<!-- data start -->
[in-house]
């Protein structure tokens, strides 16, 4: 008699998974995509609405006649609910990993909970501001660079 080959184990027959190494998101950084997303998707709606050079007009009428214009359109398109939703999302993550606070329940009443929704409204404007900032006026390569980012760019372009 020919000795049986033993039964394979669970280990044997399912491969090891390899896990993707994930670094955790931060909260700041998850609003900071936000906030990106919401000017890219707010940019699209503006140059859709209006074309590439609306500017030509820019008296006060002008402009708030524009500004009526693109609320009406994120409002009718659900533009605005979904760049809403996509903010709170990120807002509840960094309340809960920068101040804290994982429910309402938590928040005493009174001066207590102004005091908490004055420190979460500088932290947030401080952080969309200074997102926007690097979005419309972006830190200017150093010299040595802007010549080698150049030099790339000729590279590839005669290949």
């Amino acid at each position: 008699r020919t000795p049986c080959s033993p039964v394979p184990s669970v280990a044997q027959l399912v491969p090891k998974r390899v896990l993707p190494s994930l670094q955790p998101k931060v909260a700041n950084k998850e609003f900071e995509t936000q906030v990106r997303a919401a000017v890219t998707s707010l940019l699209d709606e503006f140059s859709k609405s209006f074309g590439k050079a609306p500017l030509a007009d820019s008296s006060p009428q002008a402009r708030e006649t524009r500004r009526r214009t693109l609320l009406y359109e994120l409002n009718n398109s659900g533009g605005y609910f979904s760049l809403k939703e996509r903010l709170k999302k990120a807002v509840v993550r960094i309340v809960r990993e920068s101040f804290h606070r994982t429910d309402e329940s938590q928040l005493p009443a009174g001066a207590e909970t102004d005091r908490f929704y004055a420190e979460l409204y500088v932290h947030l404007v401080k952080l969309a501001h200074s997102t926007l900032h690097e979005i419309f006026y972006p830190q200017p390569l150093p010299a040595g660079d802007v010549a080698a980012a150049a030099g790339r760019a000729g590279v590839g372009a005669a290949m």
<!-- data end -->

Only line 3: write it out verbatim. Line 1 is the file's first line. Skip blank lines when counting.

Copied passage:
């Amino acid at each position: 008699r020919t000795p049986c080959s033993p039964v394979p184990s669970v280990a044997q027959l399912v491969p090891k998974r390899v896990l993707p190494s994930l670094q955790p998101k931060v909260a700041n950084k998850e609003f900071e995509t936000q906030v990106r997303a919401a000017v890219t998707s707010l940019l699209d709606e503006f140059s859709k609405s209006f074309g590439k050079a609306p500017l030509a007009d820019s008296s006060p009428q002008a402009r708030e006649t524009r500004r009526r214009t693109l609320l009406y359109e994120l409002n009718n398109s659900g533009g605005y609910f979904s760049l809403k939703e996509r903010l709170k999302k990120a807002v509840v993550r960094i309340v809960r990993e920068s101040f804290h606070r994982t429910d309402e329940s938590q928040l005493p009443a009174g001066a207590e909970t102004d005091r908490f929704y004055a420190e979460l409204y500088v932290h947030l404007v401080k952080l969309a501001h200074s997102t926007l900032h690097e979005i419309f006026y972006p830190q200017p390569l150093p010299a040595g660079d802007v010549a080698a980012a150049a030099g790339r760019a000729g590279v590839g372009a005669a290949m």